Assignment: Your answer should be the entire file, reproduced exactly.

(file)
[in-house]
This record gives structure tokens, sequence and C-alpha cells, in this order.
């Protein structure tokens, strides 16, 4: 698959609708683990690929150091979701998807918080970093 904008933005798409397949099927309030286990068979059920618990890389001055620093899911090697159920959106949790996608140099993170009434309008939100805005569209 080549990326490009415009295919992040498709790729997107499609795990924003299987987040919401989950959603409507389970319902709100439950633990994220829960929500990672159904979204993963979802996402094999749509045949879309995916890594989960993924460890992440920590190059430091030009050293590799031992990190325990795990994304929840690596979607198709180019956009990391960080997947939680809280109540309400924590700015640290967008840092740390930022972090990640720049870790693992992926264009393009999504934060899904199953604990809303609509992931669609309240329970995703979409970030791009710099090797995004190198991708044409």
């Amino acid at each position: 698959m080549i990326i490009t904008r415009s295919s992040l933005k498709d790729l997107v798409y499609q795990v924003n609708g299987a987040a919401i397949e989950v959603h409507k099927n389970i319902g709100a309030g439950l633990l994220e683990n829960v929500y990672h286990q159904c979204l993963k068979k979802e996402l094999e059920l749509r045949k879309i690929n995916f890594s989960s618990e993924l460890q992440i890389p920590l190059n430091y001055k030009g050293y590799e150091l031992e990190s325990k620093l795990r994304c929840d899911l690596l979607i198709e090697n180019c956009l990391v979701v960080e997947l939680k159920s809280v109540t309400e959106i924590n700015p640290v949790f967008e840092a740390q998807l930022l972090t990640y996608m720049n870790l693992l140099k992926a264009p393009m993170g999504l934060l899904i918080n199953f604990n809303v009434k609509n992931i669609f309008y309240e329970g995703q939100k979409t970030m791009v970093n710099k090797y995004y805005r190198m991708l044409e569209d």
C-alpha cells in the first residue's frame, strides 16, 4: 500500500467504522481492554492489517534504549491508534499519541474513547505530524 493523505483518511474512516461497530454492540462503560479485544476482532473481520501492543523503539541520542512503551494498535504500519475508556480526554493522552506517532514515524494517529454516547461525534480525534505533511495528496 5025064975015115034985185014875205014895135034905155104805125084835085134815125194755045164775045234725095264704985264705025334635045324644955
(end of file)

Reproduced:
[in-house]
This record gives structure tokens, sequence and C-alpha cells, in this order.
């Protein structure tokens, strides 16, 4: 698959609708683990690929150091979701998807918080970093 904008933005798409397949099927309030286990068979059920618990890389001055620093899911090697159920959106949790996608140099993170009434309008939100805005569209 080549990326490009415009295919992040498709790729997107499609795990924003299987987040919401989950959603409507389970319902709100439950633990994220829960929500990672159904979204993963979802996402094999749509045949879309995916890594989960993924460890992440920590190059430091030009050293590799031992990190325990795990994304929840690596979607198709180019956009990391960080997947939680809280109540309400924590700015640290967008840092740390930022972090990640720049870790693992992926264009393009999504934060899904199953604990809303609509992931669609309240329970995703979409970030791009710099090797995004190198991708044409």
């Amino acid at each position: 698959m080549i990326i490009t904008r415009s295919s992040l933005k498709d790729l997107v798409y499609q795990v924003n609708g299987a987040a919401i397949e989950v959603h409507k099927n389970i319902g709100a309030g439950l633990l994220e683990n829960v929500y990672h286990q159904c979204l993963k068979k979802e996402l094999e059920l749509r045949k879309i690929n995916f890594s989960s618990e993924l460890q992440i890389p920590l190059n430091y001055k030009g050293y590799e150091l031992e990190s325990k620093l795990r994304c929840d899911l690596l979607i198709e090697n180019c956009l990391v979701v960080e997947l939680k159920s809280v109540t309400e959106i924590n700015p640290v949790f967008e840092a740390q998807l930022l972090t990640y996608m720049n870790l693992l140099k992926a264009p393009m993170g999504l934060l899904i918080n199953f604990n809303v009434k609509n992931i669609f309008y309240e329970g995703q939100k979409t970030m791009v970093n710099k090797y995004y805005r190198m991708l044409e569209d």
C-alpha cells in the first residue's frame, strides 16, 4: 500500500467504522481492554492489517534504549491508534499519541474513547505530524 493523505483518511474512516461497530454492540462503560479485544476482532473481520501492543523503539541520542512503551494498535504500519475508556480526554493522552506517532514515524494517529454516547461525534480525534505533511495528496 5025064975015115034985185014875205014895135034905155104805125084835085134815125194755045164775045234725095264704985264705025334635045324644955